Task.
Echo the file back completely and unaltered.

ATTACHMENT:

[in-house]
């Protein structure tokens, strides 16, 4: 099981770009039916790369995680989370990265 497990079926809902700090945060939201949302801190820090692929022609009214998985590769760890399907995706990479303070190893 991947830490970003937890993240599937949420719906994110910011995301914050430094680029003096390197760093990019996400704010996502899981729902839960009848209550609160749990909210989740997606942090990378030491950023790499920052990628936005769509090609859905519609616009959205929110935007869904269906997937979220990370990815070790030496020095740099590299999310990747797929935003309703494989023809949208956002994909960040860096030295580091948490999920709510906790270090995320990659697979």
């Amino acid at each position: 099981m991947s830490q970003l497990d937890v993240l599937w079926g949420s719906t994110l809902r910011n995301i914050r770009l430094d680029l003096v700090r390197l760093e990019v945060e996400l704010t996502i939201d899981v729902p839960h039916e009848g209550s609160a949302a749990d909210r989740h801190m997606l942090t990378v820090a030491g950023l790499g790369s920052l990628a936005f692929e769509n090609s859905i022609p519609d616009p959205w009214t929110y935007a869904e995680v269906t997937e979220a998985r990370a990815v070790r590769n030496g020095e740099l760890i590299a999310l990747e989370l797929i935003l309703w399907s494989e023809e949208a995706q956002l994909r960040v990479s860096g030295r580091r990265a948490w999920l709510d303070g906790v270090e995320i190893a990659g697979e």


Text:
[in-house]
């Protein structure tokens, strides 16, 4: 099981770009039916790369995680989370990265 497990079926809902700090945060939201949302801190820090692929022609009214998985590769760890399907995706990479303070190893 991947830490970003937890993240599937949420719906994110910011995301914050430094680029003096390197760093990019996400704010996502899981729902839960009848209550609160749990909210989740997606942090990378030491950023790499920052990628936005769509090609859905519609616009959205929110935007869904269906997937979220990370990815070790030496020095740099590299999310990747797929935003309703494989023809949208956002994909960040860096030295580091948490999920709510906790270090995320990659697979």
């Amino acid at each position: 099981m991947s830490q970003l497990d937890v993240l599937w079926g949420s719906t994110l809902r910011n995301i914050r770009l430094d680029l003096v700090r390197l760093e990019v945060e996400l704010t996502i939201d899981v729902p839960h039916e009848g209550s609160a949302a749990d909210r989740h801190m997606l942090t990378v820090a030491g950023l790499g790369s920052l990628a936005f692929e769509n090609s859905i022609p519609d616009p959205w009214t929110y935007a869904e995680v269906t997937e979220a998985r990370a990815v070790r590769n030496g020095e740099l760890i590299a999310l990747e989370l797929i935003l309703w399907s494989e023809e949208a995706q956002l994909r960040v990479s860096g030295r580091r990265a948490w999920l709510d303070g906790v270090e995320i190893a990659g697979e």